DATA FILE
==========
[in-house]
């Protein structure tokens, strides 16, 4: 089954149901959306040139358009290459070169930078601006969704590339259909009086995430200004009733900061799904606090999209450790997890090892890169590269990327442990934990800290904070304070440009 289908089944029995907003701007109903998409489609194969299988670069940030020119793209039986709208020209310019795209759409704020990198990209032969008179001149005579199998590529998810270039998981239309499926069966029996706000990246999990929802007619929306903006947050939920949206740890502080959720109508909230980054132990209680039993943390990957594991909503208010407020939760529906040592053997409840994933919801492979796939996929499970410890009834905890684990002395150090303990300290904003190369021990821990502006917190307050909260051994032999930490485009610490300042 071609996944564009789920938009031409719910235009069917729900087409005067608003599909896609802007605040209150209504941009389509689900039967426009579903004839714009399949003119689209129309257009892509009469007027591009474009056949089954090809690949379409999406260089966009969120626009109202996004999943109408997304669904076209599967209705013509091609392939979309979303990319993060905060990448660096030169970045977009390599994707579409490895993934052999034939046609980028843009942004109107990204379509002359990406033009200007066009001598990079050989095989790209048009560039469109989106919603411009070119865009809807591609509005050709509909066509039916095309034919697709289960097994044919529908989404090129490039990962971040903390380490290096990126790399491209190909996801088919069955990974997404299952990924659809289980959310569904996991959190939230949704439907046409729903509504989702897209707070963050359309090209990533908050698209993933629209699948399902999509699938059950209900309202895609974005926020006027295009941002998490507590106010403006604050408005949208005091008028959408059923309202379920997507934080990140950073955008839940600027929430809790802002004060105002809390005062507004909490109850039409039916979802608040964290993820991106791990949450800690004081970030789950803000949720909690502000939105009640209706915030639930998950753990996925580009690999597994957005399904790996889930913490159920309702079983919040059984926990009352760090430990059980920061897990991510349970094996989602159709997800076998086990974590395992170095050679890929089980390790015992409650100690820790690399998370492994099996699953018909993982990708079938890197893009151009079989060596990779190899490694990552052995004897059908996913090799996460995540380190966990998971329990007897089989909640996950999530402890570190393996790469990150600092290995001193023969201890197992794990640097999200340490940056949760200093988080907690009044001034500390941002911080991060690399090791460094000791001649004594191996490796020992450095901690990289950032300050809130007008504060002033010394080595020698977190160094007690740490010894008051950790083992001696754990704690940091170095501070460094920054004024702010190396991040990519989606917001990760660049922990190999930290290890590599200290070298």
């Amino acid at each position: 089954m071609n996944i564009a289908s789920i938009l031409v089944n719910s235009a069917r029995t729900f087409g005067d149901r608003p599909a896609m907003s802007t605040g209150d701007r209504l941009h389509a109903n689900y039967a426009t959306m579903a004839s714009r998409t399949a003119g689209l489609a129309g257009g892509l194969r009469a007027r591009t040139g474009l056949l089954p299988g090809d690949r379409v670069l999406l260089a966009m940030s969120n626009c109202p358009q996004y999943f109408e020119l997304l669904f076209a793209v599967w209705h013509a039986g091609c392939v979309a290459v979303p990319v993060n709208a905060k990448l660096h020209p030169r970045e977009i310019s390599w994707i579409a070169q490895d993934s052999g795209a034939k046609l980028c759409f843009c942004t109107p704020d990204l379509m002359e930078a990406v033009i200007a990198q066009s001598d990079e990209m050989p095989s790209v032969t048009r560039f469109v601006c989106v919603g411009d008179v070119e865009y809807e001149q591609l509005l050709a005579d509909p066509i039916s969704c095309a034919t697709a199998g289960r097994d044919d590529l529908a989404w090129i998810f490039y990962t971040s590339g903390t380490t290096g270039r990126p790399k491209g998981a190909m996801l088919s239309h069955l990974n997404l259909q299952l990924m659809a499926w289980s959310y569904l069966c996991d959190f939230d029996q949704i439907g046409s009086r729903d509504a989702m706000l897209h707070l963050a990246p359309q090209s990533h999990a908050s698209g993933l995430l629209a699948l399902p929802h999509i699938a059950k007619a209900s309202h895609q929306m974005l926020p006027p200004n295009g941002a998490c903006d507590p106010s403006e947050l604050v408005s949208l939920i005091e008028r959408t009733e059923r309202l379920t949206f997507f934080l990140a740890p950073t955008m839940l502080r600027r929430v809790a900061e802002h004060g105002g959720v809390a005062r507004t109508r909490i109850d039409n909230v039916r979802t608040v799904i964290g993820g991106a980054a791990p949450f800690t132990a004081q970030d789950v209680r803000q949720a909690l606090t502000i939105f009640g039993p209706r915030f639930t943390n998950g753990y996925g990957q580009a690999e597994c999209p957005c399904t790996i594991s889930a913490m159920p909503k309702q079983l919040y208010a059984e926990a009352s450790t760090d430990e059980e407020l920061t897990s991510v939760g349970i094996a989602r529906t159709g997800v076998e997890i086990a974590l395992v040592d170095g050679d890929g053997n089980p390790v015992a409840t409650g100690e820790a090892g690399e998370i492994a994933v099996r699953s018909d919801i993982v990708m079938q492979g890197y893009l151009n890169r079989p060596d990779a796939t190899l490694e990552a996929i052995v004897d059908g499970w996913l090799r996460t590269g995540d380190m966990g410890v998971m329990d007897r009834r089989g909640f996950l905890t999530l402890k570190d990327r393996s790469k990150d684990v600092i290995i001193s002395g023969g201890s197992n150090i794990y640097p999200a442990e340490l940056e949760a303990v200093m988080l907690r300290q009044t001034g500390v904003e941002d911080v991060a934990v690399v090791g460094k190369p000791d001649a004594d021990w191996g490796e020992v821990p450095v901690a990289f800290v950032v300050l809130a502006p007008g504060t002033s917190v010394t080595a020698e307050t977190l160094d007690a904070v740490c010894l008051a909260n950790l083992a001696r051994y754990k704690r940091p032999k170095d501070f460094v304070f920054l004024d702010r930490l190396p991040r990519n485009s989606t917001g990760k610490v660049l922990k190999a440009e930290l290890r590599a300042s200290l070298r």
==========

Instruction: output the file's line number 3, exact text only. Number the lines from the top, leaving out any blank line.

């Amino acid at each position: 089954m071609n996944i564009a289908s789920i938009l031409v089944n719910s235009a069917r029995t729900f087409g005067d149901r608003p599909a896609m907003s802007t605040g209150d701007r209504l941009h389509a109903n689900y039967a426009t959306m579903a004839s714009r998409t399949a003119g689209l489609a129309g257009g892509l194969r009469a007027r591009t040139g474009l056949l089954p299988g090809d690949r379409v670069l999406l260089a966009m940030s969120n626009c109202p358009q996004y999943f109408e020119l997304l669904f076209a793209v599967w209705h013509a039986g091609c392939v979309a290459v979303p990319v993060n709208a905060k990448l660096h020209p030169r970045e977009i310019s390599w994707i579409a070169q490895d993934s052999g795209a034939k046609l980028c759409f843009c942004t109107p704020d990204l379509m002359e930078a990406v033009i200007a990198q066009s001598d990079e990209m050989p095989s790209v032969t048009r560039f469109v601006c989106v919603g411009d008179v070119e865009y809807e001149q591609l509005l050709a005579d509909p066509i039916s969704c095309a034919t697709a199998g289960r097994d044919d590529l529908a989404w090129i998810f490039y990962t971040s590339g903390t380490t290096g270039r990126p790399k491209g998981a190909m996801l088919s239309h069955l990974n997404l259909q299952l990924m659809a499926w289980s959310y569904l069966c996991d959190f939230d029996q949704i439907g046409s009086r729903d509504a989702m706000l897209h707070l963050a990246p359309q090209s990533h999990a908050s698209g993933l995430l629209a699948l399902p929802h999509i699938a059950k007619a209900s309202h895609q929306m974005l926020p006027p200004n295009g941002a998490c903006d507590p106010s403006e947050l604050v408005s949208l939920i005091e008028r959408t009733e059923r309202l379920t949206f997507f934080l990140a740890p950073t955008m839940l502080r600027r929430v809790a900061e802002h004060g105002g959720v809390a005062r507004t109508r909490i109850d039409n909230v039916r979802t608040v799904i964290g993820g991106a980054a791990p949450f800690t132990a004081q970030d789950v209680r803000q949720a909690l606090t502000i939105f009640g039993p209706r915030f639930t943390n998950g753990y996925g990957q580009a690999e597994c999209p957005c399904t790996i594991s889930a913490m159920p909503k309702q079983l919040y208010a059984e926990a009352s450790t760090d430990e059980e407020l920061t897990s991510v939760g349970i094996a989602r529906t159709g997800v076998e997890i086990a974590l395992v040592d170095g050679d890929g053997n089980p390790v015992a409840t409650g100690e820790a090892g690399e998370i492994a994933v099996r699953s018909d919801i993982v990708m079938q492979g890197y893009l151009n890169r079989p060596d990779a796939t190899l490694e990552a996929i052995v004897d059908g499970w996913l090799r996460t590269g995540d380190m966990g410890v998971m329990d007897r009834r089989g909640f996950l905890t999530l402890k570190d990327r393996s790469k990150d684990v600092i290995i001193s002395g023969g201890s197992n150090i794990y640097p999200a442990e340490l940056e949760a303990v200093m988080l907690r300290q009044t001034g500390v904003e941002d911080v991060a934990v690399v090791g460094k190369p000791d001649a004594d021990w191996g490796e020992v821990p450095v901690a990289f800290v950032v300050l809130a502006p007008g504060t002033s917190v010394t080595a020698e307050t977190l160094d007690a904070v740490c010894l008051a909260n950790l083992a001696r051994y754990k704690r940091p032999k170095d501070f460094v304070f920054l004024d702010r930490l190396p991040r990519n485009s989606t917001g990760k610490v660049l922990k190999a440009e930290l290890r590599a300042s200290l070298r």